Friday, July 14, 2017

Show-Me Less Cash To Preserve Kansas City Historic Structures From Missouri

As Kansas City tears down a great deal of history . . . Here's a sign that this trend will continue. On the bright side, potential cuts will stall a great many speculative projects like the new Kemper arena debacle:

Missouri Task Force Recommends Major Cuts To Historic Tax Credit Program

A task force established by Gov. Greitens to examine state tax credit policy has returned with recommendations that preservationists say would substantially cut the historic tax credit program and make it much more difficult to utilize. The task force is recommending the historic tax credit program be lumped together with the brownfield tax credit program and both capped at $50 million annually.

5 Comments:

Anonymous said...

This is yet another example of a good idea and valuable program that is regularly abused and twisted beyond any recognition of its original purpose, just like TIF's, TDD's, and a long list of other "eco devo incentives".
If municipal jurisdictions approved and administered these programs responsibly, the state would most likely not find it necessary to step in and provide some controls and restraints.
Next they should address the outrageous voting charade being used for the streetcar expansion and give voters opportunities to express their positions by going the the polling place and actually voting.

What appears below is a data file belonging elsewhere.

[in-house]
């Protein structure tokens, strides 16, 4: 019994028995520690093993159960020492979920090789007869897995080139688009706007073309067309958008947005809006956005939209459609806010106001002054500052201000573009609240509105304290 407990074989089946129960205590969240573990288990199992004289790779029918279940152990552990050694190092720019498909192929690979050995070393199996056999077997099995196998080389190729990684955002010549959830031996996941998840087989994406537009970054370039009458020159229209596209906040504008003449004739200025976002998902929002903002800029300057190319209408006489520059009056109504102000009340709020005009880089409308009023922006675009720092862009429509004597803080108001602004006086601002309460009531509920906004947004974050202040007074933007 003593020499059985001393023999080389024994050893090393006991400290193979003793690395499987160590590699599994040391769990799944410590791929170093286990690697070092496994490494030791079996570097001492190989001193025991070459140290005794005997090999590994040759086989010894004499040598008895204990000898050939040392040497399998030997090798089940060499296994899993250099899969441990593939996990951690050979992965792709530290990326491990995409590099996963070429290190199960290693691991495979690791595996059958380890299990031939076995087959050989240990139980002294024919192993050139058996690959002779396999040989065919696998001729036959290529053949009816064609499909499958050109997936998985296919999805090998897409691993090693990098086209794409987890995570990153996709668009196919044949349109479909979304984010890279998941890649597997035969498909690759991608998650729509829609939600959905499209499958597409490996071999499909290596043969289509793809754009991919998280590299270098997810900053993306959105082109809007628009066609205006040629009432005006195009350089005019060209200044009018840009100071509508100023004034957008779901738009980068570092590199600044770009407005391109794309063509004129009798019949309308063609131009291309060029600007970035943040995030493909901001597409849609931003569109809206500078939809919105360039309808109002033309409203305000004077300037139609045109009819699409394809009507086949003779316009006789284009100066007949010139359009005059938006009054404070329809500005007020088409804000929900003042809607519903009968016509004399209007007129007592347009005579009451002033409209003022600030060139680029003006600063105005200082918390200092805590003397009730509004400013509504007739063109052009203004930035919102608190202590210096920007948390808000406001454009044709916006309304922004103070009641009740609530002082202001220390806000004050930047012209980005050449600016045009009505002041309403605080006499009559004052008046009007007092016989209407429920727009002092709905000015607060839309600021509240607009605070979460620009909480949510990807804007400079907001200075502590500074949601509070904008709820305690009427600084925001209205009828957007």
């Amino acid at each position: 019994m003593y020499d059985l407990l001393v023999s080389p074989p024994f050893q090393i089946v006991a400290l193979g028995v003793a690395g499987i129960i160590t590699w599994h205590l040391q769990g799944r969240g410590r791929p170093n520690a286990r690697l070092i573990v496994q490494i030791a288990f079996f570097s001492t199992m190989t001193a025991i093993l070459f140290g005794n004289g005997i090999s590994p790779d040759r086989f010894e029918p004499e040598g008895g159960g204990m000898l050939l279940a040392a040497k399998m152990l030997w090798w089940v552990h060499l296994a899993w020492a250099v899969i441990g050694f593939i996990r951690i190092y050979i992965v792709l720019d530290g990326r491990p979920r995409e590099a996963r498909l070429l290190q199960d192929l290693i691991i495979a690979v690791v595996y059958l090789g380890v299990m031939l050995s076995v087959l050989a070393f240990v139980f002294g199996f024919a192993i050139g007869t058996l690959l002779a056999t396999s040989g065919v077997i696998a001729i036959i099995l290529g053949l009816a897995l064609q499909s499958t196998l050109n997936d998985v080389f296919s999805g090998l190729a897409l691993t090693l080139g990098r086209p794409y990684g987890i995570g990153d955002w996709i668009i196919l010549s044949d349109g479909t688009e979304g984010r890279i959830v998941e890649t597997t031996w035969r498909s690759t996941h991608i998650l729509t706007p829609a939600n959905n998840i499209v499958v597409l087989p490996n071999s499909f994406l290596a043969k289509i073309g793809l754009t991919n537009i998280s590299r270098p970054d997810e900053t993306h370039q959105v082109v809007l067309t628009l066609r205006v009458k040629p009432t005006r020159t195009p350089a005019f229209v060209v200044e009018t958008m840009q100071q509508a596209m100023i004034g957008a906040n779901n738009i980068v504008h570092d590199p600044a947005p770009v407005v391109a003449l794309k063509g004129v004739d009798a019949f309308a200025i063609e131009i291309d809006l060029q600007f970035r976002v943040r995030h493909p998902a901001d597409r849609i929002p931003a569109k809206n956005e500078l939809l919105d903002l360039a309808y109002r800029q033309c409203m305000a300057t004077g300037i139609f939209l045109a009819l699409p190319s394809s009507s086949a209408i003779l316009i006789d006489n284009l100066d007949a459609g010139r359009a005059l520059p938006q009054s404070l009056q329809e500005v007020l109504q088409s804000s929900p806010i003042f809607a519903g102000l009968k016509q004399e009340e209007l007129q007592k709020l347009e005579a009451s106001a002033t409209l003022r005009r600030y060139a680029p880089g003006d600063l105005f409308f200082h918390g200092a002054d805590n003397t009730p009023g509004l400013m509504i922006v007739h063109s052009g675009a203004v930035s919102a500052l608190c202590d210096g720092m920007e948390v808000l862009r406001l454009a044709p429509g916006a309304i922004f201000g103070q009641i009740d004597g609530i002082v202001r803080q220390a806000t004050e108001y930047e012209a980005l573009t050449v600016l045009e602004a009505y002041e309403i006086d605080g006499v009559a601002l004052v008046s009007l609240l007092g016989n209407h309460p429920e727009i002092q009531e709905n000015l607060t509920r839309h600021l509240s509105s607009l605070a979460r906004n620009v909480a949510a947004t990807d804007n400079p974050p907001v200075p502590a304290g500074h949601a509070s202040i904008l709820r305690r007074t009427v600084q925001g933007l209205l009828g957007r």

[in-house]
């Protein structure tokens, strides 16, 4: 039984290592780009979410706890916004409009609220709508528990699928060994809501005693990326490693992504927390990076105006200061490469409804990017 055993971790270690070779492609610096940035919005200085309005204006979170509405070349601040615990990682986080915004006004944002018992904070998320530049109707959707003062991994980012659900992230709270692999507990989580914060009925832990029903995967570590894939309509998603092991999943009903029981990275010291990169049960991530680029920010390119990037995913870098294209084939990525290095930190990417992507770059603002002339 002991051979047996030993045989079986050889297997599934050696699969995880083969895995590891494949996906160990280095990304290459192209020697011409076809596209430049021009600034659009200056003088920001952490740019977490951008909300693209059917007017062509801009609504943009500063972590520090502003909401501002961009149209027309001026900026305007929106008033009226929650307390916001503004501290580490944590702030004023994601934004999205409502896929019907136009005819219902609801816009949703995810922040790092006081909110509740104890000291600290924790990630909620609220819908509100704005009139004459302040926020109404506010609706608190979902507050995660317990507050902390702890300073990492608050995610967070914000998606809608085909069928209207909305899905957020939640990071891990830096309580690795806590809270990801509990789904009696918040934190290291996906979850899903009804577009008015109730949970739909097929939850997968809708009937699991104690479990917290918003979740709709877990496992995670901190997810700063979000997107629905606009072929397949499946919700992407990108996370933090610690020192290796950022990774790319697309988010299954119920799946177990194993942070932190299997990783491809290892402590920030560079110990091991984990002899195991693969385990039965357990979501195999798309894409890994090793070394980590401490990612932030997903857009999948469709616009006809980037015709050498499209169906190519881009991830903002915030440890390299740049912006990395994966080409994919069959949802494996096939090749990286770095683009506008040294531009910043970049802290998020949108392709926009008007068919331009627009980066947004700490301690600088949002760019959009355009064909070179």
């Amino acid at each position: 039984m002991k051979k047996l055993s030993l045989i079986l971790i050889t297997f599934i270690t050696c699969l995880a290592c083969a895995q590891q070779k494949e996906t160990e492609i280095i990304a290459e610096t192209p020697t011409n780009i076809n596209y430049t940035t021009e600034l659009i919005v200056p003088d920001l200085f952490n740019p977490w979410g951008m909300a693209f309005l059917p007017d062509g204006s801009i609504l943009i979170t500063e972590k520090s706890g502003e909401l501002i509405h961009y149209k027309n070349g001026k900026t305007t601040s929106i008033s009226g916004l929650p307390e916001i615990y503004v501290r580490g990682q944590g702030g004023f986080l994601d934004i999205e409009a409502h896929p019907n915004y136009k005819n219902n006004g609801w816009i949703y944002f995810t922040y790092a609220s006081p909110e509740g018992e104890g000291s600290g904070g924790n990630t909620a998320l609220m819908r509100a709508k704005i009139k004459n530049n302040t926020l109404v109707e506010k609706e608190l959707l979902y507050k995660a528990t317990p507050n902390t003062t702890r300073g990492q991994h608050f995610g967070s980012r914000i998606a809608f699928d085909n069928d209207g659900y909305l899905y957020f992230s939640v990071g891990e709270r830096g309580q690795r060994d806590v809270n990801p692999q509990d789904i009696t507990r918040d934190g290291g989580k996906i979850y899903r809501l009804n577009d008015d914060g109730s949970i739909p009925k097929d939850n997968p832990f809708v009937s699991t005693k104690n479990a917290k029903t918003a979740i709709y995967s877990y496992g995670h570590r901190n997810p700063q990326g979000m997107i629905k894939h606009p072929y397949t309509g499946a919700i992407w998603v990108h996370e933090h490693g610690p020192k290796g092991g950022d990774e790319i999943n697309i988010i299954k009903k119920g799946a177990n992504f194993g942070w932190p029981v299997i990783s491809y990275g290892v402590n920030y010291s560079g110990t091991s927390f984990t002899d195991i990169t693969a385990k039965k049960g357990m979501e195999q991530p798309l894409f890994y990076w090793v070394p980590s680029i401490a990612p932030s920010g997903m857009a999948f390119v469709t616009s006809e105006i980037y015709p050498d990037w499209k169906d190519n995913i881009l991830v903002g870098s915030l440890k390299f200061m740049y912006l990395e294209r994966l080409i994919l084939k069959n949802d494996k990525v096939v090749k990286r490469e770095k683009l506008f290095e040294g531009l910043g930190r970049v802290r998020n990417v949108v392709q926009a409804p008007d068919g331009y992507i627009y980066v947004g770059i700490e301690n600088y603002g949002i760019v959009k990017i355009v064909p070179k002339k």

KCMO is a great example of irresponsible insider under-the-table abuse of these statutes.
A little adult supervision should go a long way.

Anonymous said...

4:10 - how is this a municipal issue? Historic Tax Credits are issued through the state, not the municipality. Additionally, HTC's are not even close to what a TIF is and are even further away from what a TDD is. The Newshound gets your ballot issues with the streetcar expansion but I believe you're totally off the mark on HTC's. Can point to a number of projects that would not have been done were it not for HTC's and the surrounding community is much better for it. (specifically a couple of apartment projects in the Scarritt Renaissance neighborhood) This, believe it or not is not one of those programs that is fraught with abuse given the checks and balances in place through the state's Department of Natural Resources, the department charged with the state's historic preservation program.

Anonymous said...

It makes sense because both our past and present black mayors especially the cleave tore down 80% of the historic buildings in this city

Anonymous said...

The airport terminal is over forty years old.
Let's use every tool at our disposal.
One person's "worthwhile" project is just someone else's, in this case the taxpayers', abuse.

Anonymous said...

OK - here's the plan: Knock down every single, stinking building that isn't a glass box. Turn it into a parking lot or a vacant lot or a dump site. Sounds awful, doesn't it? But in 5-10 years it will happen. Bet on it.